Fat rats are really wimpy

PENN STATE (US) — Rats in fat suits show that obesity may impair normal muscle function, a finding that could have significant implications for humans.

“Obesity involves more than accumulating excess fat and carrying excess weight,” says Rudolf J. Schilder, postdoctoral fellow in physiological genomics at Penn State. “During the development of obesity, skeletal muscles fail to adjust their molecular composition appropriately to the increasing body weight.

“Consequently, the muscles of obese mammals are not properly tuned to the higher body weight they carry.”

Schilder examined whether normal mammalian skeletal muscle perceives the amount of weight it is carrying, and whether it makes physiological adjustments to compensate for more or less weight. This ability of muscle may be affected in obesity, as obese mammals typically suffer from reduced mobility and muscle function.

The study, published the Journal of Experimental Biology, that used both healthy and genetically obese rats, shows that in obese rats, the regulation of troponin T expression in a way appropriate for given body weights is impaired.

“These results may explain why muscle strength and locomotion are impaired in obese humans, and hence perhaps why it is so difficult to lose excess weight and recover from obesity,” Schilder says.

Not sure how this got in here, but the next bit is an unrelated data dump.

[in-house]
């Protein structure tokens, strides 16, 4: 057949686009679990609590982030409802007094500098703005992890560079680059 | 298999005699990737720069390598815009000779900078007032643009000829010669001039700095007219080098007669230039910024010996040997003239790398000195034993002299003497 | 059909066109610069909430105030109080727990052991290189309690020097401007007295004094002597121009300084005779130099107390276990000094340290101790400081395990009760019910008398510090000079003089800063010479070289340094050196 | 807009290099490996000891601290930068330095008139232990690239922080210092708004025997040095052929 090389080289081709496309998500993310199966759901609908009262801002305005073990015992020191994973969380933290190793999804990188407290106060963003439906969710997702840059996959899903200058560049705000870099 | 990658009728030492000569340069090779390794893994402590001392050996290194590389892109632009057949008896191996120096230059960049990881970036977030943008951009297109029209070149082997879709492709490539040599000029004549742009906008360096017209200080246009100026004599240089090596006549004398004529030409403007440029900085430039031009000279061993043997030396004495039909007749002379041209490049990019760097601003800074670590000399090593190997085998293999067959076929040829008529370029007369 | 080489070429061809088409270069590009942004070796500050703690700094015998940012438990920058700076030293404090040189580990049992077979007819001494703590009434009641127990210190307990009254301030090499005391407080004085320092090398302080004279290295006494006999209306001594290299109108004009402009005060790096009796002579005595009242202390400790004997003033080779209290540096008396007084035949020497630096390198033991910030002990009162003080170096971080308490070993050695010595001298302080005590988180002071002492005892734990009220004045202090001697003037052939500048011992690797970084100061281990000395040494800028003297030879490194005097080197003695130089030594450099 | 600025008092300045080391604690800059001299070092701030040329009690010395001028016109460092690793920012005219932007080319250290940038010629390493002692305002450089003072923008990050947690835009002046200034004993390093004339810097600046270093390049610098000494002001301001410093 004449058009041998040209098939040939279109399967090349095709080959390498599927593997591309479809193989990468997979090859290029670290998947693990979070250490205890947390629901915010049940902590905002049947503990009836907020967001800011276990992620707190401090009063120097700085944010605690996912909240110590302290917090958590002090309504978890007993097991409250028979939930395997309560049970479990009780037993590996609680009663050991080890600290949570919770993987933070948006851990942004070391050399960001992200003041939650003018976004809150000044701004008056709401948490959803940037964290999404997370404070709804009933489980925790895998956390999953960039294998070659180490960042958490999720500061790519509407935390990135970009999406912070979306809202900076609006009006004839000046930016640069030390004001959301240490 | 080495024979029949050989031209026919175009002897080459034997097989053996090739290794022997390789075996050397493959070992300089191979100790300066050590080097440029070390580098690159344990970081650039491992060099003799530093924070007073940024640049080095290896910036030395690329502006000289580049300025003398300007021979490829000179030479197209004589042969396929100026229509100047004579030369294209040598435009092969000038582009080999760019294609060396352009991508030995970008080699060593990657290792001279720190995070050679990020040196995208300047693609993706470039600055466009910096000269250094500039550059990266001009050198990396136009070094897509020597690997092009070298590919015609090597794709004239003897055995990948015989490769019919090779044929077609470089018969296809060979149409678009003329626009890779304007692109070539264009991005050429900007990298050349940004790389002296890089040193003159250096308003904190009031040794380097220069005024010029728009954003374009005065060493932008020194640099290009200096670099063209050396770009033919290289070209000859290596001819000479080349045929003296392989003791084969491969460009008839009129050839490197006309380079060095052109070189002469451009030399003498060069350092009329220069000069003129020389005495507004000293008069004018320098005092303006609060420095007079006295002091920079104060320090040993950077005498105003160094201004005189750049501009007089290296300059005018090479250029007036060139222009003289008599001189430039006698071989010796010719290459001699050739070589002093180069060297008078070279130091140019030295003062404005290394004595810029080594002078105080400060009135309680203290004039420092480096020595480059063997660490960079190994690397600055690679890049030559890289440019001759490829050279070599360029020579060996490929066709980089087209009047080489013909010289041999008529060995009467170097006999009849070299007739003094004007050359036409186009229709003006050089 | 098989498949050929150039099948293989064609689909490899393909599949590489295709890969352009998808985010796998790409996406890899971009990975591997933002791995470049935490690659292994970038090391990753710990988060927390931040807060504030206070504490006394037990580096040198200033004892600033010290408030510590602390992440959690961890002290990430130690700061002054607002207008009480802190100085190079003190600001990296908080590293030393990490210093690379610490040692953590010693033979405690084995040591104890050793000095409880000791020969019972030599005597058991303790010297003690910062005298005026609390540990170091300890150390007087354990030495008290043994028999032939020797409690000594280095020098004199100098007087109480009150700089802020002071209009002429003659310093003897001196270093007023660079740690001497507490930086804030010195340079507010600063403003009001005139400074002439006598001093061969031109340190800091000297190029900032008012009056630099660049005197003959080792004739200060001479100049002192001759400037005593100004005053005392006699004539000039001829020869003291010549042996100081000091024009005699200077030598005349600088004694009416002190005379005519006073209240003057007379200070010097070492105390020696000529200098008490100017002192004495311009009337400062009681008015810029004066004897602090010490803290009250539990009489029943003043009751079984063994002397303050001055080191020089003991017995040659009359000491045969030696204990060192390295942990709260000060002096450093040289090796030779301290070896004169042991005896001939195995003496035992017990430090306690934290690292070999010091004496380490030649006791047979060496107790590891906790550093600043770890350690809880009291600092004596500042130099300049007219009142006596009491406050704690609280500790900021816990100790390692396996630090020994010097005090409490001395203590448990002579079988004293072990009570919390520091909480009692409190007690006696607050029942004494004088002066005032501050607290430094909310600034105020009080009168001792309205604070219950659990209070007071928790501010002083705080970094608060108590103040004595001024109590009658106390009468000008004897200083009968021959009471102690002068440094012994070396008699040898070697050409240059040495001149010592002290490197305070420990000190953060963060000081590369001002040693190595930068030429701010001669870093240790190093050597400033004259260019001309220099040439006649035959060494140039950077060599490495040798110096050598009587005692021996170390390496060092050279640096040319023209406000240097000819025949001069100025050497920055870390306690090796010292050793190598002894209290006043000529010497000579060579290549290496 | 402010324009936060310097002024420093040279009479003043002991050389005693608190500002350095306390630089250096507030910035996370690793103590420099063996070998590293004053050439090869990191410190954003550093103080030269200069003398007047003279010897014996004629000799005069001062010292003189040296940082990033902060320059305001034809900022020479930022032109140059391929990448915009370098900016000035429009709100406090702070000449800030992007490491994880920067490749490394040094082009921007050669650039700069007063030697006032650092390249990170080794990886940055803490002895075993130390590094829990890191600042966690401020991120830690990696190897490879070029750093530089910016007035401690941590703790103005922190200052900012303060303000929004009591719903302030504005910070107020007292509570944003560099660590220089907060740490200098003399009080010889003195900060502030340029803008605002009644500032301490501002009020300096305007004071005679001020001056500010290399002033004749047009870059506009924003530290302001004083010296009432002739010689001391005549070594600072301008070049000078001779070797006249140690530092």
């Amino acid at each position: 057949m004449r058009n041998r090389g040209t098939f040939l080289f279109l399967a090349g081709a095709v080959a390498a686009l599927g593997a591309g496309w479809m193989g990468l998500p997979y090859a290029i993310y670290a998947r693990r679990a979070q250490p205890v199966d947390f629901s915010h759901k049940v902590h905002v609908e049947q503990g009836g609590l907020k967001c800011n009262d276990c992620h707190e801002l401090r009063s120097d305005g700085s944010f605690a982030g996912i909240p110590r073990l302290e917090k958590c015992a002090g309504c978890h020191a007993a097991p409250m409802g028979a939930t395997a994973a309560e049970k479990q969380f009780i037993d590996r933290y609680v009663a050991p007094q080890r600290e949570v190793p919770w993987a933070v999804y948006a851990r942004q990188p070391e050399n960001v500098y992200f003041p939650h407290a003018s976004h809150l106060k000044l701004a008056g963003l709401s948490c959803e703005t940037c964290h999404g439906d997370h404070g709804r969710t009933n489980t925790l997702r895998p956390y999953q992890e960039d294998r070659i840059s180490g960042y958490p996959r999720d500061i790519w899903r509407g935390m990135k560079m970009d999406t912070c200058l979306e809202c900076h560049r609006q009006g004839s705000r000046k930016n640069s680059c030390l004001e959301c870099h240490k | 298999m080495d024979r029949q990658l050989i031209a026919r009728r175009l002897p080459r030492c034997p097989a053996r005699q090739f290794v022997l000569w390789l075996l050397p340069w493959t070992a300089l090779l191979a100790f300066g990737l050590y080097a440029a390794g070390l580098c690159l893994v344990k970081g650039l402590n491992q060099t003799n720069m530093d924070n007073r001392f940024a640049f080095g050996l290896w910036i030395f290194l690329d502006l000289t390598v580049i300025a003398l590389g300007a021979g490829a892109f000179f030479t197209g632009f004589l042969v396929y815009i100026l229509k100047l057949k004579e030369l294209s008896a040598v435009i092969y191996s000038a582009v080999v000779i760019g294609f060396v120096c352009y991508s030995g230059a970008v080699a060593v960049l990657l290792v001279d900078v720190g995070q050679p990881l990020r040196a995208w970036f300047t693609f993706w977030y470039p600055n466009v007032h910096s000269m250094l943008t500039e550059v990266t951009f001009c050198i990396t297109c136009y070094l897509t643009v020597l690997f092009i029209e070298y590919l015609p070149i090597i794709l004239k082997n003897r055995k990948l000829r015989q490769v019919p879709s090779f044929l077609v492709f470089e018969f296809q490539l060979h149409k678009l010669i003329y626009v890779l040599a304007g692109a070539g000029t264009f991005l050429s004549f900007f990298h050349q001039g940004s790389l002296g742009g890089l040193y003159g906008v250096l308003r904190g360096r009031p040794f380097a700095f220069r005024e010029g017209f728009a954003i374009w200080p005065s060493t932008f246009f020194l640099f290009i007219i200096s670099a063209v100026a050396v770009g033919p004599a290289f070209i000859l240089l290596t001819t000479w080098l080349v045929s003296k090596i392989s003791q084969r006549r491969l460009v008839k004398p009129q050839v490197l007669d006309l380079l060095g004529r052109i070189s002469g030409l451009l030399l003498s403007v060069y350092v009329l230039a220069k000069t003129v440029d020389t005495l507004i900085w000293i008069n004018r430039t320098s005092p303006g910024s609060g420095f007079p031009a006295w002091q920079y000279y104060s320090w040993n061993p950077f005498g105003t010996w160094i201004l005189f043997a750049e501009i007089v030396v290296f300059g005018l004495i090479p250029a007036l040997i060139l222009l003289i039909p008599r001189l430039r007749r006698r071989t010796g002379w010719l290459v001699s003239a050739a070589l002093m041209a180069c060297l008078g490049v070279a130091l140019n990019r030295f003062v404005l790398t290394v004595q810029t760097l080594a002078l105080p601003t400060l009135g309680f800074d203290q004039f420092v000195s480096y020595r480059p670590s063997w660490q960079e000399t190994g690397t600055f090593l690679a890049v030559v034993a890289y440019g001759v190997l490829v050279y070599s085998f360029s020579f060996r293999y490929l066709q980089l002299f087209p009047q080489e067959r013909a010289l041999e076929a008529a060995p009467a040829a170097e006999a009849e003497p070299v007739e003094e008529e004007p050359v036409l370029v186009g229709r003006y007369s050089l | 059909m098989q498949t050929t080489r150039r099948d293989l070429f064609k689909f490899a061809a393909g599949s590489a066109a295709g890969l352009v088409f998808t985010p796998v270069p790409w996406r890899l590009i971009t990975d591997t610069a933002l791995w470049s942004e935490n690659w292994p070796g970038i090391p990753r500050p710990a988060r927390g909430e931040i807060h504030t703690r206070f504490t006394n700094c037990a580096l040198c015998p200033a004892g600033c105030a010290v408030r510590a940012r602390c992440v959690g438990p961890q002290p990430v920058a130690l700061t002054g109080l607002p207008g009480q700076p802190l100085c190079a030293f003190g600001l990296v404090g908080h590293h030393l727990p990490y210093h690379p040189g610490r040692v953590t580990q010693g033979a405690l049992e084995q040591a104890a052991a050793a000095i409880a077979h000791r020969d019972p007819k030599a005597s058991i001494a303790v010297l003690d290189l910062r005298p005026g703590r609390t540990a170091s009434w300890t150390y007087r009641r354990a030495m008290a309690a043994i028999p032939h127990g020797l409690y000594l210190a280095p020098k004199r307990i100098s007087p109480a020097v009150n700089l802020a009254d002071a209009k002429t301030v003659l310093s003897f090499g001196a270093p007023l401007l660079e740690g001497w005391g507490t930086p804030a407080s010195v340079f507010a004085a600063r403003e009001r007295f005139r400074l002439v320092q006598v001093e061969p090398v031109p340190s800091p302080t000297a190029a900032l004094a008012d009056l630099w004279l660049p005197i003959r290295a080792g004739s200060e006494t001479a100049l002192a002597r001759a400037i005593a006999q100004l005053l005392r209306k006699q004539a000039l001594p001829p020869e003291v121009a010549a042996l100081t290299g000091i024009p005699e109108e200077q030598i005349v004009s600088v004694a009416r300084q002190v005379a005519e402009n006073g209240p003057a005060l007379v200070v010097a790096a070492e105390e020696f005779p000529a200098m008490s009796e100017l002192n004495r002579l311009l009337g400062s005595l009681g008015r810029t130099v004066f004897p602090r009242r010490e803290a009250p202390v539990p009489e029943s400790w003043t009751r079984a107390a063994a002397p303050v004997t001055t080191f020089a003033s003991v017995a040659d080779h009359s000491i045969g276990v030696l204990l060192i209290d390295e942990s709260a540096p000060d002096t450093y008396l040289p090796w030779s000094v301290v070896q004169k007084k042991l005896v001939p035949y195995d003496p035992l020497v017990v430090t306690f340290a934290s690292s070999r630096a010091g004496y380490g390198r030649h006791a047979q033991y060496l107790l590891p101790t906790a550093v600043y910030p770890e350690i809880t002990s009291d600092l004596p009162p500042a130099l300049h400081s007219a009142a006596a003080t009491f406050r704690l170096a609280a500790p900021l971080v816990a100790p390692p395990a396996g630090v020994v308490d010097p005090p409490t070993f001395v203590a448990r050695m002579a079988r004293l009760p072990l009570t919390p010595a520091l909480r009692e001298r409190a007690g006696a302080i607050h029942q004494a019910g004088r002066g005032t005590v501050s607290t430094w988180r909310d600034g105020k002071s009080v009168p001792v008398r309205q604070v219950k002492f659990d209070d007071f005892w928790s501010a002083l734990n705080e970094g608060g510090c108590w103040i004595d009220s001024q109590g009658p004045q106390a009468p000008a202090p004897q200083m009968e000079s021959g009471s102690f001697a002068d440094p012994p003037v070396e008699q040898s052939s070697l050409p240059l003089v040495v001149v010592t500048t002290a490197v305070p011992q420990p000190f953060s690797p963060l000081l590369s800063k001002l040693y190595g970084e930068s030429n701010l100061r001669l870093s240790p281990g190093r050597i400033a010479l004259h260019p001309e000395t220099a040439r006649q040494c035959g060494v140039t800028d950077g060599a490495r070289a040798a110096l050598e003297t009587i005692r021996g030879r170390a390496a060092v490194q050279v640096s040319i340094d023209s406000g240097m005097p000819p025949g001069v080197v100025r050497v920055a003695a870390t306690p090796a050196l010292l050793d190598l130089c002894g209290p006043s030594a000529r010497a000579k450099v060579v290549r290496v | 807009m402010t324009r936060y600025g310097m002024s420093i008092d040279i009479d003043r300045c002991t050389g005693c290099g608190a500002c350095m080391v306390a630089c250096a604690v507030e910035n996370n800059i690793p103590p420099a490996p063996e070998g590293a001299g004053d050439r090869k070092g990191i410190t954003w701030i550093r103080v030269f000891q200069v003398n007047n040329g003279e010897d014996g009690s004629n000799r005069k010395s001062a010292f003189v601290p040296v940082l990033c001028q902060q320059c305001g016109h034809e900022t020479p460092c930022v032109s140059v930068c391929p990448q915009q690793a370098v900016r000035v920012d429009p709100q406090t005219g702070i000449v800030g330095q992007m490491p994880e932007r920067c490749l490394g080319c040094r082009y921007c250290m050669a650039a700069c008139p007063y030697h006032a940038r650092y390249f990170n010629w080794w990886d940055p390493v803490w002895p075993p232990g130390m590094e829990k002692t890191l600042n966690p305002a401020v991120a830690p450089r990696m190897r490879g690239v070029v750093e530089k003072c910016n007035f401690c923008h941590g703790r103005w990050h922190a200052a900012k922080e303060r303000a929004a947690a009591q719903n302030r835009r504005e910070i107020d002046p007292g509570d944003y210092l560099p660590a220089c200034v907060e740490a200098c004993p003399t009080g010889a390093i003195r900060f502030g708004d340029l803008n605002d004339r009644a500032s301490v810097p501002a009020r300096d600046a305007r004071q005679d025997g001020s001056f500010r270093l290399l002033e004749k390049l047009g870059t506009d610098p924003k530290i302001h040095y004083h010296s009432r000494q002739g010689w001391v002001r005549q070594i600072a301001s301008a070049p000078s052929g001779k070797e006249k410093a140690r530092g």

The researchers first demonstrated that troponin T expression varied with body weight during normal growth. Then they artificially increased the body weight of one group of rats by 30 percent using a custom-made weighted vest.

Externally applied weight caused a shift in the muscle troponin T expression, matching that of animals whose actual body weight was 30 percent higher. In contrast, troponin T expression did not respond to a similar increase in body weight in the obese rats.

Troponin T expression was examined in the muscles from a total of 68 rats. Nine were genetically obese, 19 were weight loaded and the rest of the rats served as controls. The weight-loaded rats wore the vests for five days, Schilder says.

“Our study is likely to stimulate a quest to determine the pathways and mechanisms that sense body weight and control muscle molecular composition, as this could ultimately provide new therapeutic approaches to alleviate these obesity-associated problems.”

The National Institutes of Health, the National Science Foundation and the American Physiological Society supported the research.

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